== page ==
This be my next archery report after another long pause. Again, we practiced together with @silver.art. This time we used her 22-pound recurve bow and we tried improving our techniùe and accuracy a bit. But, again, since we're amateurs and we're going for fun above all, we tried too hard a task instead of the optimal one which should lead to the better accomplishment of the abovementioned goals.
For instance, we increased the distance too much. Too much for amateurs with a bow that has no sighting system at all. It's up to the individual idea of each one of us to think of a way to aim.
One thing that we know was... We should shoot lower.
The distance was 21 of my longest strides or what I would very roughly call 21 yards. In fact, it should be more. But I took those uphill.
Our target this time was smaller than before. An A4 format paper which came out from the back of a premade frame for pictures.
At least smaller than the last time we had practiced together, I mean. Not my coffee cup report that you can find some three weeks back. The piece of paper was pinched and rolled a bit between a couple of wooden branches. The photograph above shows a series of some of my most successful shots. Two consecutive ones that went right under the logs.
This is how far the target would look to the eye if it were the equivalent of a 23 mm focal length instead of its approximate 35 mm on full-frame or 42.5 mm on the camera I used. Smaller than the notch of the arrow. In fact, to our eyes, it looked about double that size in both dimensions.
Since we had left out leathery finger-protectors back home, the string started hurting the tips of our fingers soon enough. We made about 21 or 24 shots each in series of 3, taking turns.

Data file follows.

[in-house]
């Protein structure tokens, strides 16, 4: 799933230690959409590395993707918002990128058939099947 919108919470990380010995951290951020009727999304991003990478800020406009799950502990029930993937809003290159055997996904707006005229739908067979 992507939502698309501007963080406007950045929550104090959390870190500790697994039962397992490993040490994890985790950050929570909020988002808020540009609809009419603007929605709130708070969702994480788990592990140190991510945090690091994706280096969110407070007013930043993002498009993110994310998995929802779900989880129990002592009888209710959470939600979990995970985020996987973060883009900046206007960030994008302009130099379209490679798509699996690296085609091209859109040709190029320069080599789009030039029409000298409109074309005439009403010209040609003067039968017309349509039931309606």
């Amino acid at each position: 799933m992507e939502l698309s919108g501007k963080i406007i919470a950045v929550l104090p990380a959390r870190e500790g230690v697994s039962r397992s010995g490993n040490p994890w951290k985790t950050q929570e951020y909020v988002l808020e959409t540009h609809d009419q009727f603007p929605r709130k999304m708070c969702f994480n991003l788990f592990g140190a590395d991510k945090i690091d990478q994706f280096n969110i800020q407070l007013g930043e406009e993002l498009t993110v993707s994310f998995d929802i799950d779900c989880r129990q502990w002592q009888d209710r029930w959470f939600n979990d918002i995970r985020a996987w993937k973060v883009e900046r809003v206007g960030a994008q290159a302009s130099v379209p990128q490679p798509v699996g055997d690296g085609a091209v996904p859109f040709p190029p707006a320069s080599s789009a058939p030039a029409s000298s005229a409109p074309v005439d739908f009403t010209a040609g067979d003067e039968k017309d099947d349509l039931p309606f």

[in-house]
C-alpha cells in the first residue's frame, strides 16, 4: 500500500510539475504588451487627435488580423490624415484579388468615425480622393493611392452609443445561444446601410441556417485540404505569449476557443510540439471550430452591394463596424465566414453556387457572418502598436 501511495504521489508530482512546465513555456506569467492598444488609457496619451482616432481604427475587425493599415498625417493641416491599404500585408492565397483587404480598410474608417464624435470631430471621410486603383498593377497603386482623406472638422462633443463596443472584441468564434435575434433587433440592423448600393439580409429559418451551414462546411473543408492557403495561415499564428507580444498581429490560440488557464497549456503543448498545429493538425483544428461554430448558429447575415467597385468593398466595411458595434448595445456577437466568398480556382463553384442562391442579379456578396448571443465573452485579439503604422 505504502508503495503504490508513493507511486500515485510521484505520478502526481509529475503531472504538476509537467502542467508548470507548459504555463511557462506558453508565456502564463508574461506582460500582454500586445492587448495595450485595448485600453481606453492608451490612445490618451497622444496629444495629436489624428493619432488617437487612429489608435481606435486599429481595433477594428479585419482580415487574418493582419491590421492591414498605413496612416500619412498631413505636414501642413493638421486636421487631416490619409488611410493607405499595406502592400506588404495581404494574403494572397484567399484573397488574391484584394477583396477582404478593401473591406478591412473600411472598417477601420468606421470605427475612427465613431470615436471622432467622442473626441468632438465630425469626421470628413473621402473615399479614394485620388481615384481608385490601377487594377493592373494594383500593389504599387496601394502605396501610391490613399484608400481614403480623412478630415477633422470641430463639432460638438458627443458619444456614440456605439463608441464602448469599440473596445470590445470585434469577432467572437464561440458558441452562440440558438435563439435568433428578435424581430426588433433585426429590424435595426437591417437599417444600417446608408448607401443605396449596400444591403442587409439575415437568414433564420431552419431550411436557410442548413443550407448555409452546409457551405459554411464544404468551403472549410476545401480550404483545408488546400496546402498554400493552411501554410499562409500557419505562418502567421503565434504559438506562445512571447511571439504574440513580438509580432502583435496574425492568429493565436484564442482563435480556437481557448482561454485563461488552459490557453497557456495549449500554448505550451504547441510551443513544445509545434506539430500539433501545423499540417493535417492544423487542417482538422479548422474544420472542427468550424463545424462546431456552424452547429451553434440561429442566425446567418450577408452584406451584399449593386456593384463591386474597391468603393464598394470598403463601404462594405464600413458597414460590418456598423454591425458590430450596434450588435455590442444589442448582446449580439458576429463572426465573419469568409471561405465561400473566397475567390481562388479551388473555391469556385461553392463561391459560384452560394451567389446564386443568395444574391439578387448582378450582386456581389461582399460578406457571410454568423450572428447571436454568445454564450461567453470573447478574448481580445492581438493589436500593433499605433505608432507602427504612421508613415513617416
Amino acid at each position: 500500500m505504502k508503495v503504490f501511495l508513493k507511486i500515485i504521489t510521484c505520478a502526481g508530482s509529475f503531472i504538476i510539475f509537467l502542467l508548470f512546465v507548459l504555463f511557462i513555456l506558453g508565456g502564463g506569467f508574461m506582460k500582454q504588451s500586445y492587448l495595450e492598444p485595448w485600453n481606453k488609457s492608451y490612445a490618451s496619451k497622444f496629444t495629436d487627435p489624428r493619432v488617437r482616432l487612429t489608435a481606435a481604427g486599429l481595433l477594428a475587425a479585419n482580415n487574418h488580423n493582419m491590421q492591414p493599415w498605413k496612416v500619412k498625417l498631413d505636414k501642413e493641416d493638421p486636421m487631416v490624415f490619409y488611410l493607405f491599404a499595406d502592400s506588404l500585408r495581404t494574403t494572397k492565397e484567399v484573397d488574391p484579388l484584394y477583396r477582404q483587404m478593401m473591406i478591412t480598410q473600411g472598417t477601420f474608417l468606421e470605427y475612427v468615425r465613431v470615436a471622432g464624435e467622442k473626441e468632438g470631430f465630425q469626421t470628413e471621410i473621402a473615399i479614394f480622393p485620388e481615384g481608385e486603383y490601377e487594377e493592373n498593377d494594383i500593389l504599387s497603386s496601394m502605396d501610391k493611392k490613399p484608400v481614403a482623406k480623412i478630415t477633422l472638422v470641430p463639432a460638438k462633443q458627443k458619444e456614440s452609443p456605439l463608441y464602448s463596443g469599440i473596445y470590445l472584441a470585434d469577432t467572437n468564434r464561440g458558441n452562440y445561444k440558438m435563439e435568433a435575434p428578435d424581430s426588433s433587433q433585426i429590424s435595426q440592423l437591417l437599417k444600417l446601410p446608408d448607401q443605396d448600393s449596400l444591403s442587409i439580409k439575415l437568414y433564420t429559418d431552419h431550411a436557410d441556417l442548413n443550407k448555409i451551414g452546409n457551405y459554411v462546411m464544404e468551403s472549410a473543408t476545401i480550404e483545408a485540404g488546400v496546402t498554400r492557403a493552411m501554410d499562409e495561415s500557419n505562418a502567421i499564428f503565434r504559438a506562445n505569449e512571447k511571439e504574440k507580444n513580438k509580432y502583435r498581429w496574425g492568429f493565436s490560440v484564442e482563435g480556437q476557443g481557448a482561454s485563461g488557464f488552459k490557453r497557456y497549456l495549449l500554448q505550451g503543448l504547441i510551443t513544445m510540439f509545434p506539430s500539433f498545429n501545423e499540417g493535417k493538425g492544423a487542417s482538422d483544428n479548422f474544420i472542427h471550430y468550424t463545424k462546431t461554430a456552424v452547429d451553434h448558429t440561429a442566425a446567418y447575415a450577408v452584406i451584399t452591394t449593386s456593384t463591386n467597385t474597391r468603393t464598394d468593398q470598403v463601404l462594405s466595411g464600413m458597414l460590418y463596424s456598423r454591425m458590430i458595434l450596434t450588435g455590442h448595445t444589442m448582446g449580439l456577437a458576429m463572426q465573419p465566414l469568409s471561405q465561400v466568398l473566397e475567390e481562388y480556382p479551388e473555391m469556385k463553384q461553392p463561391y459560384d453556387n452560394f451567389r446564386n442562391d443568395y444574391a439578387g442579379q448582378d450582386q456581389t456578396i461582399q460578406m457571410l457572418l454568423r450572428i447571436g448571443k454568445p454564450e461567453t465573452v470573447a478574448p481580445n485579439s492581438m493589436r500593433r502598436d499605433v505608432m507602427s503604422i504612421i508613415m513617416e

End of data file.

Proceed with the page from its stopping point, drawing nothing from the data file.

My first and only true hit that punched through the A4 paper was Shot Number 6. I had that couple of arrows go right below the target about Shot Number 14 and 15. And Shot Number 19 sounded like it had hit home but it turned out it struck the wood an inch or so to the right.
Again, we used arrows with bamboo bodies because they are easier to track and to find after the shots. The carbon ones fly faster and further. Easy to lose in the wild.
I should have paid more attention to technique rather than properly sighting the target. I released the string in different ways. Which is bad. But that's also because of the lack of protective leather pieces for my fingertips. If I were shooting a few times each week, my skin would be more accustomed to the friction.
I think that I should be focusing on the target itself with my leading eye, instead of on the tip of the arrow. Too late that knowledge came back to me. Right now, in fact.
Yup, time takes its toll on those with not enough previous repetitions. Some basics were neglected this time. I shall strive to improve next time.
But then, the target and the terrain will certainly be different.
Good luck and have fun, people! Also, take care. Always.